When they get requests from farther afield, they try to recommend farmers who are in the customer’s more immediate area. For example, in eastern Ontario they recommend Enright Cattle Company.
The Taits are big believers in learning from others who are in the same business.
“When you have your own little supply chain there’s lots to learn,” says Maryjo.
While they had been selling quarters and halves of beef previously, they started focusing on the retail side of things in 2013 by putting together packages and ramping up their marketing. Having been in business in this way for seven years helped when COVID-19 hit.
Both are active on social media and Maryjo has participated in a number of webinars and online panels, including one called “Building Resiliency in the Beef Sector” which was organized by Canadian Cattlemen magazine and the Canadian Cattlemen’s Association at the Ag in Motion conference on July 23. Readers can find that panel discussion online here.
Outlook is positive
As of midsummer, restaurants were starting to open again and the Taits were looking to the future, working through how they would juggle getting back into that supply chain while continuing the online business. They were also deciding whether they would reopen their brick-and-mortar on-farm store.
“Over the years, we’ve always been able to get things to work out,” Maryjo says. “I think we’re going to be okay.”
They’re also looking to gradually expand their herd.
“We’re always looking to expand, but with the financials we can’t go quite as quick as we would like to,” says Rob. A dream is to band together with other local producers and help find processing facilities for all their cattle.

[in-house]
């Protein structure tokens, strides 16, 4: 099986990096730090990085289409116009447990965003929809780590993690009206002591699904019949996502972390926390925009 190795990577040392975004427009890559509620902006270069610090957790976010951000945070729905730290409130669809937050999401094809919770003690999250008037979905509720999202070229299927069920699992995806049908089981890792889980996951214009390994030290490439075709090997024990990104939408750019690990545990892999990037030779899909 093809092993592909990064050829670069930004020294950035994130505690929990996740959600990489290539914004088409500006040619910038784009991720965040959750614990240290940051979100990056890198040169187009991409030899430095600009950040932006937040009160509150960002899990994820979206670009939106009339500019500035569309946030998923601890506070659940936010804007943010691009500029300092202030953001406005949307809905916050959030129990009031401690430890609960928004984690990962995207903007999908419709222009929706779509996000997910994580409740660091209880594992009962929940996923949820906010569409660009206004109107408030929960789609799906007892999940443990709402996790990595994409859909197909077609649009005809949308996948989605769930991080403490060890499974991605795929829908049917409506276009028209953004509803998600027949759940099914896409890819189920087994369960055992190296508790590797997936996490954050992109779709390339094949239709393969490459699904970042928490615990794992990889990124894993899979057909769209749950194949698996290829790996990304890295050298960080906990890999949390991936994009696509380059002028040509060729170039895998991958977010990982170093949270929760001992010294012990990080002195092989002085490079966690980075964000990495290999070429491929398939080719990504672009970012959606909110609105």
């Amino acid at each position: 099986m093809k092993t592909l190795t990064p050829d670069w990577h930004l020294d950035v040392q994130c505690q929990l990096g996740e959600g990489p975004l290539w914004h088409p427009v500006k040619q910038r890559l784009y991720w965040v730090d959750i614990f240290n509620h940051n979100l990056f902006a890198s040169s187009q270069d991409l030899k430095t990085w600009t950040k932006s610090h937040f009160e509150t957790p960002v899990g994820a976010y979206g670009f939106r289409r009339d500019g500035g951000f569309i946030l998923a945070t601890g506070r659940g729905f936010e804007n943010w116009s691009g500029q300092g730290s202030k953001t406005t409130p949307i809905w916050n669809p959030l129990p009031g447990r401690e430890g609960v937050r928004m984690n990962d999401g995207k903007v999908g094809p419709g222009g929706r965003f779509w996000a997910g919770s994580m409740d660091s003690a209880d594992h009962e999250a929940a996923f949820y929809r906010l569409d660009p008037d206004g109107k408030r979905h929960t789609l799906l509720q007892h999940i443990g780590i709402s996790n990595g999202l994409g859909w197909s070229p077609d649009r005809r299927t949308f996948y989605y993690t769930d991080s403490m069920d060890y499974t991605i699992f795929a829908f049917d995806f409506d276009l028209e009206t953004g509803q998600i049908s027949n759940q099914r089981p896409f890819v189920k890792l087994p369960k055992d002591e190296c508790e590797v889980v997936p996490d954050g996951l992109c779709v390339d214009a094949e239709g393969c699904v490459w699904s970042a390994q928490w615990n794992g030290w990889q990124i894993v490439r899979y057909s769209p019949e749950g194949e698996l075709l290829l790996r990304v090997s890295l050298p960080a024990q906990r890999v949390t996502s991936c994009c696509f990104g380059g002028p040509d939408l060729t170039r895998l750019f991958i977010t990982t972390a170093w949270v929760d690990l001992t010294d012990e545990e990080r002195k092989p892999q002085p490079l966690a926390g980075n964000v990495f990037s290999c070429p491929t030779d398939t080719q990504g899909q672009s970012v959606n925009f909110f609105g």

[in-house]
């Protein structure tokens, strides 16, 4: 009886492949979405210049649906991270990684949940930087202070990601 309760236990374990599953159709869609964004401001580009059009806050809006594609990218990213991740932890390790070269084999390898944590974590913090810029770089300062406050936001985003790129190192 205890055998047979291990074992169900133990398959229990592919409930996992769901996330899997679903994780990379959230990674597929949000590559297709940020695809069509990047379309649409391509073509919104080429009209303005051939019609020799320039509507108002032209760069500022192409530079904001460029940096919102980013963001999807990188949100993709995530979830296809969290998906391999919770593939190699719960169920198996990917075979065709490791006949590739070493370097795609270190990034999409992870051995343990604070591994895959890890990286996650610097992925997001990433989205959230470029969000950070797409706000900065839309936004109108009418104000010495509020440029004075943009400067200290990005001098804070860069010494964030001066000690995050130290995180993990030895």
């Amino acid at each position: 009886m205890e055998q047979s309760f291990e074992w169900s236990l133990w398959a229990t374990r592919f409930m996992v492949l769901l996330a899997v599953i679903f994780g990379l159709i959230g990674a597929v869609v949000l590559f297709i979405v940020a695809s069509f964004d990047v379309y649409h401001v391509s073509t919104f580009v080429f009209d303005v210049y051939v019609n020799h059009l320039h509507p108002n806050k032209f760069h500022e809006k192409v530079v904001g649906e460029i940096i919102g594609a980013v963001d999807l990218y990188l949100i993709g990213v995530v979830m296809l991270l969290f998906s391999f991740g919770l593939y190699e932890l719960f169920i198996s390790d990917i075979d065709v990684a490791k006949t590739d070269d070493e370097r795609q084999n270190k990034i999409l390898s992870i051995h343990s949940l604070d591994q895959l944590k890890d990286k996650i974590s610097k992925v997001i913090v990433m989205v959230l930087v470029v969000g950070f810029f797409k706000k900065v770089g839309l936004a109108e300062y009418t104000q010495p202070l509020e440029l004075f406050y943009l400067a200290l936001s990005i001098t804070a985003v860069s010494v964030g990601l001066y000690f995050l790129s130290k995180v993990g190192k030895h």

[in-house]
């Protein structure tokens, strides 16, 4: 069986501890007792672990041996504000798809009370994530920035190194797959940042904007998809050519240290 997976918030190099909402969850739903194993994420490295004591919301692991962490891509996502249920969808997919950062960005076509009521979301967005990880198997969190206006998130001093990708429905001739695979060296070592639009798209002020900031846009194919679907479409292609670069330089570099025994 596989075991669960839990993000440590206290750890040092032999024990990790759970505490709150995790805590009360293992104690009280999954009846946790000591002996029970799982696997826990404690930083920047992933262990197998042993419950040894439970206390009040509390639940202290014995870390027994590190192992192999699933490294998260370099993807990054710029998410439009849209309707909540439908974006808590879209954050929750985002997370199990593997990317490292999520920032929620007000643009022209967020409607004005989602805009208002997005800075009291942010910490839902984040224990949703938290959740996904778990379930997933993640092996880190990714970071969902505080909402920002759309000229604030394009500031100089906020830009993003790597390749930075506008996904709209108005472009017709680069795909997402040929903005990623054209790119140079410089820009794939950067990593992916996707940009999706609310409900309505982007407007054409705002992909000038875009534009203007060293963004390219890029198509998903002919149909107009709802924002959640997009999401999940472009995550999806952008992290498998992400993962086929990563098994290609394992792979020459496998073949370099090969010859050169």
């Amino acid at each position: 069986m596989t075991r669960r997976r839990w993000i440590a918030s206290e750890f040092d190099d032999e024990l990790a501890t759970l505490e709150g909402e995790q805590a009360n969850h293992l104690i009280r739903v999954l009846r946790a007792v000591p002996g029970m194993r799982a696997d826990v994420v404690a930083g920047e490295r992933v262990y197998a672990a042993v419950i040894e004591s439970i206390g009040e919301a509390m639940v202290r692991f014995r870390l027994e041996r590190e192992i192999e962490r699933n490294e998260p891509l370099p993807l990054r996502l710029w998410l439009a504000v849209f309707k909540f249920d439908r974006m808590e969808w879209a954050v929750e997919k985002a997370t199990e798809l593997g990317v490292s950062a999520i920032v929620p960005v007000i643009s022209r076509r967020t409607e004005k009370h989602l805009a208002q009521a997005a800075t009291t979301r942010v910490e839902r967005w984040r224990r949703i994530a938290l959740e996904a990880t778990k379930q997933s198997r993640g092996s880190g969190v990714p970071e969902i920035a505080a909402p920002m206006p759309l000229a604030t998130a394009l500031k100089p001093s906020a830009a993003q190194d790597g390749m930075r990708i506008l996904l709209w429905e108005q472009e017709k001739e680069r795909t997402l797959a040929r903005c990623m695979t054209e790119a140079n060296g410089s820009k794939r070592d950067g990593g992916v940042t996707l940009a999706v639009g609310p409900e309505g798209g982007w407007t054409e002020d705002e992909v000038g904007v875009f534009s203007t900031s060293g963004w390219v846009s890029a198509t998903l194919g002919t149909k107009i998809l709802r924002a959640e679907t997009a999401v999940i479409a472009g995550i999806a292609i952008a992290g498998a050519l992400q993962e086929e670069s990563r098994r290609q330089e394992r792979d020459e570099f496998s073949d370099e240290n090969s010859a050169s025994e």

In fact, during the pandemic, they were able to help out a couple of neighbours get their cattle to slaughter. They’d like to expand that idea with a West Elgin County brand.
They’re also into agri-tourism, and have hosted visitors to their farm during agricultural education days. They hosted the Elgin County Beef farmers for a dinner and party at which everyone brought their families and toured the farm. Before the pandemic, they also had plans to put in a sunflower maze but had to put that idea on hiatus.
Rob and Maryjo are keen “agvocates” and are passionate about showing others how they farm, while building connections with other families, neighbours and customers.
Another lesson they’ve learned is how to “unplug” for a while to reconnect with each other and their kids.
“We need to take breaks — like not taking messages for a day,” says Maryjo. “Otherwise, we would get burnt out.”
An interesting side effect of the pandemic is that, previously, the Taits would get questions from consumers such as whether they injected cattle or whether they fed them GMO corn, but not after the COVID-19 pandemic hit.
“The only thing they want to know is how much meat they can get and the price,” Rob says.
While they’ve made a lot of sales via social media and their website, word of mouth has also been a big booster.
“Someone who lives in St. Thomas will have a dad who lives in London, so they’ll recommend our beef,” Maryjo says.
“Honesty, integrity, offering a high-quality product from a small family farm that’s local — that’s what people are looking for,” says Rob. “We need the big guys with the feedlots, but we also need the smaller businesses like ours.”
Lois Harris is an experienced Ontario freelance writer and editor working in the agriculture and food industry.